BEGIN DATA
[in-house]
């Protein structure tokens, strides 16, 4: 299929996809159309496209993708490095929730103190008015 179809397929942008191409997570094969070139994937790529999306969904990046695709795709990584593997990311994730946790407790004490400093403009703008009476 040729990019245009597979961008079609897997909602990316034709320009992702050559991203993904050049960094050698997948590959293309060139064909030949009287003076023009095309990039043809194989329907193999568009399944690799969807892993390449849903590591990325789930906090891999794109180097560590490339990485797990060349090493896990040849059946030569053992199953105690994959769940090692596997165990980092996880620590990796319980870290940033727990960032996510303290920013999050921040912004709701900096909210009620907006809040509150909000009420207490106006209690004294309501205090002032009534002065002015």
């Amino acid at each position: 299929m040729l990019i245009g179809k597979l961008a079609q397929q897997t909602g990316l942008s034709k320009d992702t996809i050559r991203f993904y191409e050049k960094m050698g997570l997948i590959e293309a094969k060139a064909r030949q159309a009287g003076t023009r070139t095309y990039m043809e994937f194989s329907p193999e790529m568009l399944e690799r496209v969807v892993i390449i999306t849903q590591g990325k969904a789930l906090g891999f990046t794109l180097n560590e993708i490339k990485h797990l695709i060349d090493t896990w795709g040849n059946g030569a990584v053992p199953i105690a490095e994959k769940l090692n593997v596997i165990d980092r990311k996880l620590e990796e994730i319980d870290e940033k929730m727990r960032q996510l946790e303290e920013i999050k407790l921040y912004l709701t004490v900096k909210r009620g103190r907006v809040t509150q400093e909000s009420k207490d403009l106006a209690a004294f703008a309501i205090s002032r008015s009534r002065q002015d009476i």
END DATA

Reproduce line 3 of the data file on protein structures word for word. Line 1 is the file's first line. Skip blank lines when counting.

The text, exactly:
């Amino acid at each position: 299929m040729l990019i245009g179809k597979l961008a079609q397929q897997t909602g990316l942008s034709k320009d992702t996809i050559r991203f993904y191409e050049k960094m050698g997570l997948i590959e293309a094969k060139a064909r030949q159309a009287g003076t023009r070139t095309y990039m043809e994937f194989s329907p193999e790529m568009l399944e690799r496209v969807v892993i390449i999306t849903q590591g990325k969904a789930l906090g891999f990046t794109l180097n560590e993708i490339k990485h797990l695709i060349d090493t896990w795709g040849n059946g030569a990584v053992p199953i105690a490095e994959k769940l090692n593997v596997i165990d980092r990311k996880l620590e990796e994730i319980d870290e940033k929730m727990r960032q996510l946790e303290e920013i999050k407790l921040y912004l709701t004490v900096k909210r009620g103190r907006v809040t509150q400093e909000s009420k207490d403009l106006a209690a004294f703008a309501i205090s002032r008015s009534r002065q002015d009476i």